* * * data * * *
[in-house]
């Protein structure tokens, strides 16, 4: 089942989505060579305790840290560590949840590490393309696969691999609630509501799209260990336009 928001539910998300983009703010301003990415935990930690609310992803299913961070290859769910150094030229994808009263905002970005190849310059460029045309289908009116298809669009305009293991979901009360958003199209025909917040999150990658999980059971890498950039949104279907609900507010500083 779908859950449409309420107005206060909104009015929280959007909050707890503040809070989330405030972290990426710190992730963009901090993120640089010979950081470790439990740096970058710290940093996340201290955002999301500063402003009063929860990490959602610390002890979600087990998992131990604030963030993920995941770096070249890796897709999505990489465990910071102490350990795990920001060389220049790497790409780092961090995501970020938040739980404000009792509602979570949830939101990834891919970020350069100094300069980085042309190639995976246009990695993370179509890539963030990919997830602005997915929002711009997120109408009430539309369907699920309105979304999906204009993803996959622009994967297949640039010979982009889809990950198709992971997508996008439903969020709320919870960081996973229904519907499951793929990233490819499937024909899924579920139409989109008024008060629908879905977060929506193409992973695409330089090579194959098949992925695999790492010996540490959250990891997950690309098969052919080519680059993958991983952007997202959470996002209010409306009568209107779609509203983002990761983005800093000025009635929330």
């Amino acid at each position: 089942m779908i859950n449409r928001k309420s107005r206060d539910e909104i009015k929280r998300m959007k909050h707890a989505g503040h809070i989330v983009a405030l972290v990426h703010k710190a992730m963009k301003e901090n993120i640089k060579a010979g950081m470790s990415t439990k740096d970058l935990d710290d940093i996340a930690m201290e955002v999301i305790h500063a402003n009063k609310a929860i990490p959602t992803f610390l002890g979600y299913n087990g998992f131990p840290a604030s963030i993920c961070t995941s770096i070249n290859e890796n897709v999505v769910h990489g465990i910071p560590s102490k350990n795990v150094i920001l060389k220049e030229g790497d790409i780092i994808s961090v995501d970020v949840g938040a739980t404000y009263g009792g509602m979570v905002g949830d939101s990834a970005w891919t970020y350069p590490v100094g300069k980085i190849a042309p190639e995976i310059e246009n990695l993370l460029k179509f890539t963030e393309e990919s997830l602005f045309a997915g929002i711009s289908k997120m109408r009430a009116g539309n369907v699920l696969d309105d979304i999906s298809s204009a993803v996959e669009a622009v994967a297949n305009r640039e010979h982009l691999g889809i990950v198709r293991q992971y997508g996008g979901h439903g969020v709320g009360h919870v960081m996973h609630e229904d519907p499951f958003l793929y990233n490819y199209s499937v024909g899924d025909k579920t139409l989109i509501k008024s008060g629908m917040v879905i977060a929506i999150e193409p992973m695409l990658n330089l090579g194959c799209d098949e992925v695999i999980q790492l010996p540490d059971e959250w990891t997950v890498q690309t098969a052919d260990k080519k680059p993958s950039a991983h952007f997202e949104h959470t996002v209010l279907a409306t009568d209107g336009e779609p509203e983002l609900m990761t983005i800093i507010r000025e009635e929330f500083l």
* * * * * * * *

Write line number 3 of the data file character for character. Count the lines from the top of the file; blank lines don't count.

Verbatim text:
């Amino acid at each position: 089942m779908i859950n449409r928001k309420s107005r206060d539910e909104i009015k929280r998300m959007k909050h707890a989505g503040h809070i989330v983009a405030l972290v990426h703010k710190a992730m963009k301003e901090n993120i640089k060579a010979g950081m470790s990415t439990k740096d970058l935990d710290d940093i996340a930690m201290e955002v999301i305790h500063a402003n009063k609310a929860i990490p959602t992803f610390l002890g979600y299913n087990g998992f131990p840290a604030s963030i993920c961070t995941s770096i070249n290859e890796n897709v999505v769910h990489g465990i910071p560590s102490k350990n795990v150094i920001l060389k220049e030229g790497d790409i780092i994808s961090v995501d970020v949840g938040a739980t404000y009263g009792g509602m979570v905002g949830d939101s990834a970005w891919t970020y350069p590490v100094g300069k980085i190849a042309p190639e995976i310059e246009n990695l993370l460029k179509f890539t963030e393309e990919s997830l602005f045309a997915g929002i711009s289908k997120m109408r009430a009116g539309n369907v699920l696969d309105d979304i999906s298809s204009a993803v996959e669009a622009v994967a297949n305009r640039e010979h982009l691999g889809i990950v198709r293991q992971y997508g996008g979901h439903g969020v709320g009360h919870v960081m996973h609630e229904d519907p499951f958003l793929y990233n490819y199209s499937v024909g899924d025909k579920t139409l989109i509501k008024s008060g629908m917040v879905i977060a929506i999150e193409p992973m695409l990658n330089l090579g194959c799209d098949e992925v695999i999980q790492l010996p540490d059971e959250w990891t997950v890498q690309t098969a052919d260990k080519k680059p993958s950039a991983h952007f997202e949104h959470t996002v209010l279907a409306t009568d209107g336009e779609p509203e983002l609900m990761t983005i800093i507010r000025e009635e929330f500083l």